• Intelligent Man of Science December 13, 2010, 11:07

    I admit, the thought of useing Antimatter is indeed intriguing and exciting, but without proper containment (which would be incredibly difficult to create) the risks are too great. As stated above, when Antimatter comes into contact with normal matter, they cancel each other out. It also stated in the above article that it releases energy. What they didn’t state is that the possible amount of energy able to be released is IMMENSE! A recorded energy spike, when simulated to match the needed ammount to perform a certain task, was logged at 16x more powerful than fusion (the stuff that keeps stars going)!

    Another thing to take into account is even if we were somehow able to contain the energy, it would still be nearly impossible to make in your lifetime. CERN (The European Organization for Nuclear Research) has come to the conclusion that it would take 100 quadrillion dollers and the LHC running for almost 100 years straight to produce one gram. So, unfortunately, unless we hit a major technological break through (and i mean something that will make the 21st century’s developments look like the stone age) I don’t think we’ll be doing anything with it in our lives. Sorry guys.

  • Paul Gilster December 13, 2010, 14:33

    Actually, antimatter is more powerful than 16x fusion. The potential energy release is around 1000 times that of fission and around 100 times that of fusion, making it powerful indeed. Both containment and antimatter production are huge problems that are nowhere near being resolved, although some propulsion concepts that use tiny amounts of antimatter to ignite a fission reaction, like Steve Howe’s ‘lightsail’ concept, might be within reach in coming decades.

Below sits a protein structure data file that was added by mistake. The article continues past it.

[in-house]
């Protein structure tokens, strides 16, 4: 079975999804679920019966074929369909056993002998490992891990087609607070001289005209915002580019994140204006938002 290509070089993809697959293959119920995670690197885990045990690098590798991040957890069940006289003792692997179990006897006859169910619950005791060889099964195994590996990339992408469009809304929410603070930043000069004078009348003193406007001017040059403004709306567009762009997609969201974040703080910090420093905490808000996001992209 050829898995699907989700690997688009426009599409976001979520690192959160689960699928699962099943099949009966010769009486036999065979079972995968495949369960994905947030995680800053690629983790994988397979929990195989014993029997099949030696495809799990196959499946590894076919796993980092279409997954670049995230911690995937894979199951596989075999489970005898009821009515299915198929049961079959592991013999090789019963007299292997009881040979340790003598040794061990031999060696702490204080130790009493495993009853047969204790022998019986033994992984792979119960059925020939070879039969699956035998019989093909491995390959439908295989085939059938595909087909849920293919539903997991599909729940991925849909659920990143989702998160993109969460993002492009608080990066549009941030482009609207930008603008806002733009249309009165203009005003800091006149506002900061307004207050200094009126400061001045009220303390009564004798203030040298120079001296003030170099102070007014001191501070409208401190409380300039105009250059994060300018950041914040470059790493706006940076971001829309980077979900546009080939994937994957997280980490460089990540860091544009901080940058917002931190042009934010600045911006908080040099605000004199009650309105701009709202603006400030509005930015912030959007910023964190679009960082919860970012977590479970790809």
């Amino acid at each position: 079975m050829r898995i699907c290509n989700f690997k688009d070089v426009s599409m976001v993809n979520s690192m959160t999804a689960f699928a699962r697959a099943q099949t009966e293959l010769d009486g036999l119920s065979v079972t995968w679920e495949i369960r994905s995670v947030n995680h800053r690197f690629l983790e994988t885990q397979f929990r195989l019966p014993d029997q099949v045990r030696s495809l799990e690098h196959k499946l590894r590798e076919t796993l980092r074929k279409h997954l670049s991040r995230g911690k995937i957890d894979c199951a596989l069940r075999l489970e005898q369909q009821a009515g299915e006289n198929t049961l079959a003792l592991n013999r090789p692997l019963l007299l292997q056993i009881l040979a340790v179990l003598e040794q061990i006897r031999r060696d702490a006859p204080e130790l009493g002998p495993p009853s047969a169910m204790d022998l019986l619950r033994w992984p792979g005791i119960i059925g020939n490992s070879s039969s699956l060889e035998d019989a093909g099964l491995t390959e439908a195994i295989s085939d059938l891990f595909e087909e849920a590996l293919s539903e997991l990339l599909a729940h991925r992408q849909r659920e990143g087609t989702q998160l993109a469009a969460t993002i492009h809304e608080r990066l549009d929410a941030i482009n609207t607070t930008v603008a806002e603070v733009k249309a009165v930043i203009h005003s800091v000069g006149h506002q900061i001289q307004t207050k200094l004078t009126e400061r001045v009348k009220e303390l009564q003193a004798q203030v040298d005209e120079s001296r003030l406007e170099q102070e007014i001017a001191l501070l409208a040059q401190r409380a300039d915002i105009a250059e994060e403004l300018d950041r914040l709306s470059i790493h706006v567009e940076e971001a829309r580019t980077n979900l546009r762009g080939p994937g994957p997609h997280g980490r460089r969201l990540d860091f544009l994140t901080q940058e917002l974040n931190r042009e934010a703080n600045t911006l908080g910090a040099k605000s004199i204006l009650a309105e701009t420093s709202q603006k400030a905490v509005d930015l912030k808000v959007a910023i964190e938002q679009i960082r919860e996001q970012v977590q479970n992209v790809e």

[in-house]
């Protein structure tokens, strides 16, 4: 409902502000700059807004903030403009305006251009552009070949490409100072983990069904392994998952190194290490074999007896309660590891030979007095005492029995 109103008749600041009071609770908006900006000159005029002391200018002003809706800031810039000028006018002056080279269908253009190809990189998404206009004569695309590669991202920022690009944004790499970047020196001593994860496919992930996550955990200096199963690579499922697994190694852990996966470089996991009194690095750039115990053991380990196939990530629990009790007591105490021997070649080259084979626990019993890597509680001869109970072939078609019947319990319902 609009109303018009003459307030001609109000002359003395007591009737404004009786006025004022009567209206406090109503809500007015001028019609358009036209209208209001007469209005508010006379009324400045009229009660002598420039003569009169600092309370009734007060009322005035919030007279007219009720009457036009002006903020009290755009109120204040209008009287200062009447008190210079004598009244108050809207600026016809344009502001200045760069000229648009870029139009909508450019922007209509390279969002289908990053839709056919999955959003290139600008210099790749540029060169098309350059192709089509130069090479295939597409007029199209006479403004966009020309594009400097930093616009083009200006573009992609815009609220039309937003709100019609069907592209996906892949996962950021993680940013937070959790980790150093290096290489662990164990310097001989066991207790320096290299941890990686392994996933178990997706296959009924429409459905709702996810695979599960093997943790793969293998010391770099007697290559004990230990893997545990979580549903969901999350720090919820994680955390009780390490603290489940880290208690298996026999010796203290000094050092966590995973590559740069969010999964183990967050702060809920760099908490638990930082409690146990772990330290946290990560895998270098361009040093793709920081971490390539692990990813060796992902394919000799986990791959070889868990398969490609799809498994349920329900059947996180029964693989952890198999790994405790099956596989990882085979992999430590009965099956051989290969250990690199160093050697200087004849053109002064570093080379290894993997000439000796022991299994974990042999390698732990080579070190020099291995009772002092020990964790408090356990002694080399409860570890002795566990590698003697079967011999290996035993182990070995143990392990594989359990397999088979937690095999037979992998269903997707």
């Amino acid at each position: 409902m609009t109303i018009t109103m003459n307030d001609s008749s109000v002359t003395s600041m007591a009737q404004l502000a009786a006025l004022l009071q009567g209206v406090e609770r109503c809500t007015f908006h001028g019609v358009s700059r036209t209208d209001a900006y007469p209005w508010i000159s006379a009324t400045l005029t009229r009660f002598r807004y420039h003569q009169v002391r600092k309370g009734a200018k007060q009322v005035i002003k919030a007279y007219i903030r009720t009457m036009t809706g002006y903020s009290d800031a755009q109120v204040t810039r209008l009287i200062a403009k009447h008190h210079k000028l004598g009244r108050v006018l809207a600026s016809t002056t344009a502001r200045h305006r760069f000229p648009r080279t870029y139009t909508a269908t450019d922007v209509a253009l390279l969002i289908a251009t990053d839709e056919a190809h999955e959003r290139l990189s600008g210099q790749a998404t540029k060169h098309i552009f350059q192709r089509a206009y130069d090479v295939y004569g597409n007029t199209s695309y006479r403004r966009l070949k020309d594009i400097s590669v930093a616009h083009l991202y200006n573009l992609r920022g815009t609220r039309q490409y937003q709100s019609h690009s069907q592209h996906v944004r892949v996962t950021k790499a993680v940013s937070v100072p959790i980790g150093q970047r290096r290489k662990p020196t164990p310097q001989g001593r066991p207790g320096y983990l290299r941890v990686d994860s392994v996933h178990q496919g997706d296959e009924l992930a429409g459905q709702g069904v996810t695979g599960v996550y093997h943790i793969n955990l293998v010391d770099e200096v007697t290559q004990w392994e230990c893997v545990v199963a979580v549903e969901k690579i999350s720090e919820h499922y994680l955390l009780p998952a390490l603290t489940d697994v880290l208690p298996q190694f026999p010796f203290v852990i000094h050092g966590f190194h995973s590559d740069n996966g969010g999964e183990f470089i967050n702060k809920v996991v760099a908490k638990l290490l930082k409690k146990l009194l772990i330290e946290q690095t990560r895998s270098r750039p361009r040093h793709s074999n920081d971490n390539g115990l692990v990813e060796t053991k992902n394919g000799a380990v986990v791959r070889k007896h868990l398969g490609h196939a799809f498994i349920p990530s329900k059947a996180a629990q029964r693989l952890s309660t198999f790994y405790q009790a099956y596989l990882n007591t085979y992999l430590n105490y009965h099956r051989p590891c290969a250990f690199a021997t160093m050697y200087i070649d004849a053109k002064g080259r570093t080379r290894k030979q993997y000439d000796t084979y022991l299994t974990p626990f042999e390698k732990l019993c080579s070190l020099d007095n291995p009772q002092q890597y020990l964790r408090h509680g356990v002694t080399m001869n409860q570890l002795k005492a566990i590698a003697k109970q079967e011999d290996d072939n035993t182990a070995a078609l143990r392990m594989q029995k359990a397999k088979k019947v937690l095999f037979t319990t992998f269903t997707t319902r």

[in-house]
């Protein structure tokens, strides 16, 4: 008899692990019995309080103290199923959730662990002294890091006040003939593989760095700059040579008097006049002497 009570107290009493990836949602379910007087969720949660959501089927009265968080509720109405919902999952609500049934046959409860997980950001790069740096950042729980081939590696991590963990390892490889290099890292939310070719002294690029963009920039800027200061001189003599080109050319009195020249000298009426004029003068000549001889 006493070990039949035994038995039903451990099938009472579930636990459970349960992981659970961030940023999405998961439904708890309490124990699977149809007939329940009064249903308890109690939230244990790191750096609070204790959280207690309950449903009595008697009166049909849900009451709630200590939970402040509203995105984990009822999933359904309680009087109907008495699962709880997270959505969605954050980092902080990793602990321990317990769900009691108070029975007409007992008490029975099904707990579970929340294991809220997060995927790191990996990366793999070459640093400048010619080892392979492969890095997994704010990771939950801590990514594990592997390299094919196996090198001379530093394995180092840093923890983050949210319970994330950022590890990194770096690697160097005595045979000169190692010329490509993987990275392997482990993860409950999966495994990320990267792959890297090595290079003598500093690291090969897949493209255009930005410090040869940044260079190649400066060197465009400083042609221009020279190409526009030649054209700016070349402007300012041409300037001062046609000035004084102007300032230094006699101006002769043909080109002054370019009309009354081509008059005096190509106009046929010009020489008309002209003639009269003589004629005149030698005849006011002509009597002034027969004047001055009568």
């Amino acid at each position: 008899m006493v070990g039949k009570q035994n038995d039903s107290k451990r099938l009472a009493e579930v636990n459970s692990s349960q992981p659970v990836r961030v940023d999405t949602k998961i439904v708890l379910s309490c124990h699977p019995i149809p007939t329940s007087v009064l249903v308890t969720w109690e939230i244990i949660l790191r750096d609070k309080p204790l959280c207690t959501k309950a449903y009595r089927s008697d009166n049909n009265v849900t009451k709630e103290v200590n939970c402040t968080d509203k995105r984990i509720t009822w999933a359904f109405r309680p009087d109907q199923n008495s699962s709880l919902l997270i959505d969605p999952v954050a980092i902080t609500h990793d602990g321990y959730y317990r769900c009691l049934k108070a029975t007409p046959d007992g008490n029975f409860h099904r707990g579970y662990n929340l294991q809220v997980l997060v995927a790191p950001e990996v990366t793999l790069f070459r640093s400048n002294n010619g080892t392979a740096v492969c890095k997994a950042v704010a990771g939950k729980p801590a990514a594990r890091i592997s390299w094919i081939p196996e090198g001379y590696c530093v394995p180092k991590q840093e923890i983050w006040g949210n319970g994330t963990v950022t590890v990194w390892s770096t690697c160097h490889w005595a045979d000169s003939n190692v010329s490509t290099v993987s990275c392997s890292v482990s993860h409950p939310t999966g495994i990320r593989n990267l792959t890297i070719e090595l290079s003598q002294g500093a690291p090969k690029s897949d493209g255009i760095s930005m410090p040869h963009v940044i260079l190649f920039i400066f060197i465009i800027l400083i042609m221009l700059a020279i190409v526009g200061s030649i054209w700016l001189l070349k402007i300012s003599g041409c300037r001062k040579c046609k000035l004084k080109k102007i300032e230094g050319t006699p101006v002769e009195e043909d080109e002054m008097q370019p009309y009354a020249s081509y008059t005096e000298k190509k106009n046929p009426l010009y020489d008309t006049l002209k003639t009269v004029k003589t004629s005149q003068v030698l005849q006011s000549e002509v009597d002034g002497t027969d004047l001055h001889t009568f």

However, this article is about using antimatter for medical purposes, and we should note that it’s already being used for such, in positron emission tomography (PET) as the major example. The technique produces a three-dimensional image of a body, detecting pairs of gamma rays emitted indirectly by a positron-emitting radionuclide that is injected internally. The PET scanner was TIME Magazine’s medical invention of the year in 2000.

    The amount of antimatter involved is so tiny that the chance of creating a disastrous explosion is nil. Here’s part of a description of the process from the Wikipedia:

    “As the radioisotope undergoes positron emission decay (also known as positive beta decay), it emits a positron, an antiparticle of the electron with opposite charge. The emitted positron travels in tissue for a short distance (typically less than 1 mm, but dependent on the isotope[9]), during which time it loses kinetic energy, until it decelerates to a point where it can interact with an electron.[10] The encounter annihilates both electron and positron, producing a pair of annihilation (gamma) photons moving in approximately opposite directions. These are detected when they reach a scintillator in the scanning device, creating a burst of light which is detected by photomultiplier tubes or silicon avalanche photodiodes (Si APD).”

    My guess is that antimatter has quite an interesting future in medical technology.